justSPIN! Jester

Interview by  Jenkin Au and Alan Ng
Words by Ryan Goldade and Alan Ng
Photography by Jenkin Au

Location: Toronto




The justalilhype! crew had the opportunity to sit down with one of Canada’s most renowned party rockers, DJ Jester. He has held Toronto down for over 10 years with campus radio shows, club nights, concerts and various events in between. While he would describe himself as a hip-hop DJ, his versatility is evident given his ability cater to the local West Indian community through reggae and soca and hold down large mainstream events with the recent electro dance movement. He’s worked with local talents such as Kid Kut (of Baby Blue Soundcrew fame) for the Kill Da Dance mixtapes, as well as internationally known DJs like Clinton Sparks. His relationship with Clinton Sparks (and other well known Toronto DJs) has led him to join the ranks of the Smash Squad DJ crew. Jester has also ventured into the realm of composition and production, where he has been successful enough to have his work available on iTunes. Many DJs we interview have done a lot in their careers, but seldom do we encounter DJs who seem to have done it all; he’s rocked parties worldwide, hosted radio shows, produced commercially available music and shows no signs of stopping.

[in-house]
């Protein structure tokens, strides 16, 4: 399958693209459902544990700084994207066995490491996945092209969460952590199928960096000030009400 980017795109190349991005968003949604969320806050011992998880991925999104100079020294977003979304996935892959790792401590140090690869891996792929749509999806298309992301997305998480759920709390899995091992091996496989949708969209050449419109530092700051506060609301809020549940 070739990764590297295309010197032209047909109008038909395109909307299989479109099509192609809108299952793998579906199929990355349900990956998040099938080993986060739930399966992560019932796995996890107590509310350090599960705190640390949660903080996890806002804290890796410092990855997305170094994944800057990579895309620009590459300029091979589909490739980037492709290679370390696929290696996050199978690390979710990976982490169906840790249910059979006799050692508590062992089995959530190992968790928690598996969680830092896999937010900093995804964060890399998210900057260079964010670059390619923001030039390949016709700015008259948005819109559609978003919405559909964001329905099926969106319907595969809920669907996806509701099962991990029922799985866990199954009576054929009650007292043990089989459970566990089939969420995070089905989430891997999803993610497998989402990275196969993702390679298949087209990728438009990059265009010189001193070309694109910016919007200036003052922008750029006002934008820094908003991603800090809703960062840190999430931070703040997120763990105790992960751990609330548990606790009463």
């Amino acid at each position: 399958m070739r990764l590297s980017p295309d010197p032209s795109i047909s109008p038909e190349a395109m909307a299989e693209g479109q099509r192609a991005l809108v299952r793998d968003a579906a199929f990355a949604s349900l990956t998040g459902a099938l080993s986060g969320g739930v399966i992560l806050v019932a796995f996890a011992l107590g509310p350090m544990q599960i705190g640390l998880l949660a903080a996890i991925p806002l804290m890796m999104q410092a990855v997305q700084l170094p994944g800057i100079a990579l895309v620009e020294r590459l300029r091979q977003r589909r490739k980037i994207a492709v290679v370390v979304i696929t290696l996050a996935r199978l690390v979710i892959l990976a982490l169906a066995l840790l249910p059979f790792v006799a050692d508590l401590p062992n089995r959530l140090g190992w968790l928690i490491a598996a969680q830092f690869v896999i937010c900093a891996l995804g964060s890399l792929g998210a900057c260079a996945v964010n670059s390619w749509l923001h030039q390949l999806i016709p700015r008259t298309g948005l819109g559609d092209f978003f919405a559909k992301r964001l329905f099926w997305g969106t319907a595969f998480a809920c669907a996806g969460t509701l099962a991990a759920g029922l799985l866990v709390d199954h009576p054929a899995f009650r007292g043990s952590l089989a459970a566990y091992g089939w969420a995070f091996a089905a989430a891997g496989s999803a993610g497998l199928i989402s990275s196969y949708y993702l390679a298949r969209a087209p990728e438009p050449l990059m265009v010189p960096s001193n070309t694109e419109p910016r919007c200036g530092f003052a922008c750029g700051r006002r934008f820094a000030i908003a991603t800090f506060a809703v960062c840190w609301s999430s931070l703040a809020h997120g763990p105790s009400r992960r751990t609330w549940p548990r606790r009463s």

Please introduce yourself to our readers.

What’s up! It’s your man Jester, all the way from the T-dot. Toronto, Canada — holding it down.

What first interested you in DJ’ing and how did you get started?

For me, it goes way back. A lot of friends would ask me for those tapes that you would call cassettes. I would make little mixtapes for my friends although they weren’t really “mixtapes” but they were something then.